Slideshow: Industry Titans Honor 2016’s Most Powerful at Park Hyatt New York



Last night, the Onyx Room of One57’s Park Hyatt New York was packed with a who’s who of New York City real estate celebrating Commercial Observer’s Power 100 (the annual New York City ranking of real estate’s most influential people) and Power 50 (a national list of the top lenders and debt brokers in the real estate industry).

SEE ALSO: Power, Politics and a Martini Bar at the 10th Annual Power 100 Gala

Extell Development Company’s Gary Barnett (who erected One57 on Billionaire’s Row), Rudin Management Company’s William Rudin, Silverstein PropertiesLarry Silverstein and Wharton Property’s Jeff Sutton were some of the big-named landlords who circulated the room. On the lending side, Starwood Capital Group’s Jeffrey DiModica was seen holding court in the middle of the room while Citigroup’s Paul Vanderslice and Joseph Dyckman chatted with Wells Fargo’s Kara McShane.

Leslie Himmel and Stephen Meringoff of Himmel+Meringoff Properties, an event sponsor which hosted a martini bar for the festivities, chatted with Marc Holliday of SL Green Realty Corp. as the evening was winding down. The event was sponsored by Chase, Polsinelli, Savills Studley, 32BJ SEIU, Berdon and Park Hyatt New York.

Jonathan Butler and Eric Demby, the founders of Brooklyn-based Brooklyn Flea, the largest outdoor public market in New York City, Smorgasburg and Berg’n, received the Rising Stars award.

“It has been really special for me to bring a bit of me into Brooklyn where my mom and my family were raised,” Demby said in an acceptance speech. “We’ve built a community there of vendors and small businesses, helping them grow and giving them a platform to do so.”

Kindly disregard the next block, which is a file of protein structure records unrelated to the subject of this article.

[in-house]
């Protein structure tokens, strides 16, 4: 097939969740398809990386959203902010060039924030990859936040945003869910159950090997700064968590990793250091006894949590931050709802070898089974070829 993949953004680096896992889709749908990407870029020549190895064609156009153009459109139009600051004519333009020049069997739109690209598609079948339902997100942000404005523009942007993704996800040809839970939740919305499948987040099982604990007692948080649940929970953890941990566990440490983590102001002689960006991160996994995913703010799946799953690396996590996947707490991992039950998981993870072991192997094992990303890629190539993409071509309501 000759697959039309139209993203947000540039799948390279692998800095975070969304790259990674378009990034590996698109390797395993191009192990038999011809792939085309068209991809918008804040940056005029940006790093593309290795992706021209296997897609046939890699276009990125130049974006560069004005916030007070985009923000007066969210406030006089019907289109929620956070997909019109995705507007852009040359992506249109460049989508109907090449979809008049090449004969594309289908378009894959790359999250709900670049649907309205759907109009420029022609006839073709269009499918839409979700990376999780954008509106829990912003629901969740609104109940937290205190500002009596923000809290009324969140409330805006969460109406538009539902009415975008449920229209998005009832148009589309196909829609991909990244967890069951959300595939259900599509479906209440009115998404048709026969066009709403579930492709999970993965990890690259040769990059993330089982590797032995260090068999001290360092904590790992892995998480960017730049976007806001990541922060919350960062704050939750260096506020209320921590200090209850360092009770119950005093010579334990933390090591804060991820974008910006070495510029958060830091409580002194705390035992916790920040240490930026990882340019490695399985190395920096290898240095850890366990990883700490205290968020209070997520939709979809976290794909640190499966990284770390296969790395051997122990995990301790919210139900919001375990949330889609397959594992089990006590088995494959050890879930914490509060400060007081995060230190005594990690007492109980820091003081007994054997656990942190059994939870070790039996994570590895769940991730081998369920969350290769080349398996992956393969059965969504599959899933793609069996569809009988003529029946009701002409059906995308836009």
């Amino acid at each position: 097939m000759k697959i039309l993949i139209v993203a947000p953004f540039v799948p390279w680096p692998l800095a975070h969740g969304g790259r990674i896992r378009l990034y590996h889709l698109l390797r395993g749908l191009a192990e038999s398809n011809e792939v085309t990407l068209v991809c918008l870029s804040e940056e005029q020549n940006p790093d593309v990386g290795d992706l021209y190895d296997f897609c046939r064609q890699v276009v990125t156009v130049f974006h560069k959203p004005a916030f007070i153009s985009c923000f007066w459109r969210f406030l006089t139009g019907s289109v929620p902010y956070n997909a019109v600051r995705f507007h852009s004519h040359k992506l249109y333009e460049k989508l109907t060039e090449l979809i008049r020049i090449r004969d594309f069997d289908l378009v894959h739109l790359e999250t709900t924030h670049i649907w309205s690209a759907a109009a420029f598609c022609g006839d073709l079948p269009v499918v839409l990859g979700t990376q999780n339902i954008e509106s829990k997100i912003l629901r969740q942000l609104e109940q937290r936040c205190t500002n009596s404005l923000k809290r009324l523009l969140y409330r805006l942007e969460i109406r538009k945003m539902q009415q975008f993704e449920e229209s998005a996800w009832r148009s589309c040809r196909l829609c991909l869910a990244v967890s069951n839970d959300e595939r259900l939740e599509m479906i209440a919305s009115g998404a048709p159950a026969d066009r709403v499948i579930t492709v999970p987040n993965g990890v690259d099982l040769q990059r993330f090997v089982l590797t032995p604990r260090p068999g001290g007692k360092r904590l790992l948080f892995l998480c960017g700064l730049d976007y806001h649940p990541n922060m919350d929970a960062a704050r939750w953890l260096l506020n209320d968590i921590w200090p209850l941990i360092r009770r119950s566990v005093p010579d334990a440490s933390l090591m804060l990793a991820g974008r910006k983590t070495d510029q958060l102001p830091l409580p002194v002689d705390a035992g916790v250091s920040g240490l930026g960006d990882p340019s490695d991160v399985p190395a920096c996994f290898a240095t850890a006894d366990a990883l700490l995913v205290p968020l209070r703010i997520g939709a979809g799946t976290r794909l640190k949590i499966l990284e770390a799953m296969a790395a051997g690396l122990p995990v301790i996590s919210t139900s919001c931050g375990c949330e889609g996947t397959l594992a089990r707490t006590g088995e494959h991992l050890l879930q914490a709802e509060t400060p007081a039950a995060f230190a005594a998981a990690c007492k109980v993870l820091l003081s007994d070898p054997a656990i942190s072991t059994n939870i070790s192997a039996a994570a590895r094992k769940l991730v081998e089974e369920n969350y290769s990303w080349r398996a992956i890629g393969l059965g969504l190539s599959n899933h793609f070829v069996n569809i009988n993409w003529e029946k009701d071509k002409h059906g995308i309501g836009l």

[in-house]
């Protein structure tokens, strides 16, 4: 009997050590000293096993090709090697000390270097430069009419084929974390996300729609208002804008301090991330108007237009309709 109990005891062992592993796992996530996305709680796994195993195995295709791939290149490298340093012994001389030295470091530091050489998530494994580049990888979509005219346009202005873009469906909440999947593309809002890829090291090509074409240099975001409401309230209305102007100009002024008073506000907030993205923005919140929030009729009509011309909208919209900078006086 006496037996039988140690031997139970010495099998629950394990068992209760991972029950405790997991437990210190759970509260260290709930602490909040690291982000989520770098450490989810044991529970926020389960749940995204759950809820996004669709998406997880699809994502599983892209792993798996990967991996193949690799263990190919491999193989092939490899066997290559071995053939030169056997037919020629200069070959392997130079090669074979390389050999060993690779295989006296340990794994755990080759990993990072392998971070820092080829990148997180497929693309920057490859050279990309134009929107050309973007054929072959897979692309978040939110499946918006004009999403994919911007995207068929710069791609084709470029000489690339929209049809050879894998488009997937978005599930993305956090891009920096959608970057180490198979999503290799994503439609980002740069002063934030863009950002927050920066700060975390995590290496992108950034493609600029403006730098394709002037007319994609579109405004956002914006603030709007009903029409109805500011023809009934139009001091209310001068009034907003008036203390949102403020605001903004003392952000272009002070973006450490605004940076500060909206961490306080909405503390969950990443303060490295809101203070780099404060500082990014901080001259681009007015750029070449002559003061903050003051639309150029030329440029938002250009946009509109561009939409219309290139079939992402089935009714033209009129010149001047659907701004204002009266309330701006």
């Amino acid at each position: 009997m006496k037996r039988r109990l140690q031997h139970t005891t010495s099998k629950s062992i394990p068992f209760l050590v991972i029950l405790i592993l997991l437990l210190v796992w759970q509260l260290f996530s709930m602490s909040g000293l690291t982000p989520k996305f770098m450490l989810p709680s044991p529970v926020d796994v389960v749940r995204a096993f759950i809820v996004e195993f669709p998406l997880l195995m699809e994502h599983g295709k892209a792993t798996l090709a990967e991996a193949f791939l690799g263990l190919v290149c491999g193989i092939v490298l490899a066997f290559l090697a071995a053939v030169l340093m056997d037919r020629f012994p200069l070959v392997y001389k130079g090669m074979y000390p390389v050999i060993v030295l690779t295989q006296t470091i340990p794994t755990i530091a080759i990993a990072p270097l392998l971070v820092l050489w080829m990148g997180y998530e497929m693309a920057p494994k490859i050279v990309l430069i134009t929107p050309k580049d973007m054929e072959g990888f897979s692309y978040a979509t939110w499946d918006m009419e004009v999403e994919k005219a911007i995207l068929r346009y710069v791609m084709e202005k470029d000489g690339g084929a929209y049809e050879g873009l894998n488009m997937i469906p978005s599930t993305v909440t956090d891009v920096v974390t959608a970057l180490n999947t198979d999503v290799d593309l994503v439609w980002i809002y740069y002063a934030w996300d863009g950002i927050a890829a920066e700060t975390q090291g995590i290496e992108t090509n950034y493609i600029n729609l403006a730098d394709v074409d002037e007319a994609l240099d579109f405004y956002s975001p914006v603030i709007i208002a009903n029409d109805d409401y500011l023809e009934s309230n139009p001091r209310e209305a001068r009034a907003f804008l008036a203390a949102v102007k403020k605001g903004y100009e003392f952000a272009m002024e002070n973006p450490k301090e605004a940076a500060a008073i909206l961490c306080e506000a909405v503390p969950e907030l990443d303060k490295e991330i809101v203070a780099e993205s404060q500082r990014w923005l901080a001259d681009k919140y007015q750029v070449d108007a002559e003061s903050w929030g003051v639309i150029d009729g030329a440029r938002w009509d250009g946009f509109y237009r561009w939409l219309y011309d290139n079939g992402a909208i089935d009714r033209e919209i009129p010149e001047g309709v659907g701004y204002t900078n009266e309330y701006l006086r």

Demby said the duo was headed to Los Angeles in advance of Sunday’s opening of Smorgasburg LA.

“The amazing thing that has happened in the last 10 years is the extent to which developers understand that sticking in the high-paying Duane Reade isn’t the answer and isn’t necessarily the way to maximize their return,” Butler added. “We’ve worked very closely with a number of these developers.”

Design of the Year went to Santiago Calatrava and the Port Authority of New York & New Jersey for the World Trade Center PATH station, dubbed the Oculus. The architect, who was traveling and couldn’t attend, sent his son, Rafael Calatrava (who works for Boies, Schiller & Flexner), to accept the award on his behalf.

“We’re all proud to be a part of a community that values idealism, perseverance and innovation in its public architecture,” Calatrava said.

The Deal of the Year award was given to Wells Fargo Multifamily Capital’s Alan Wiener, Eastdil Secured’s Douglas Harmon and Adam Spies (Wells Fargo owns Eastdil), and Blackstone Groups Nadeem Meghji for the private equity firm’s $5.45 billion acquisition of Stuyvesant Town-Peter Cooper Village. Blackstone’s purchase, which closed in December 2015, was one of the largest real estate transactions in United States history, and ensured that 5,000 of the more than 11,233 units would remain affordable over the next few decades.

“As part of our acquisition of the property, we reached a historic agreement with the City of New York to preserve the heritage of Stuyvesant Town and to ensure that it remains a bastion for middle-class housing in New York City for decades to come,” Meghji said.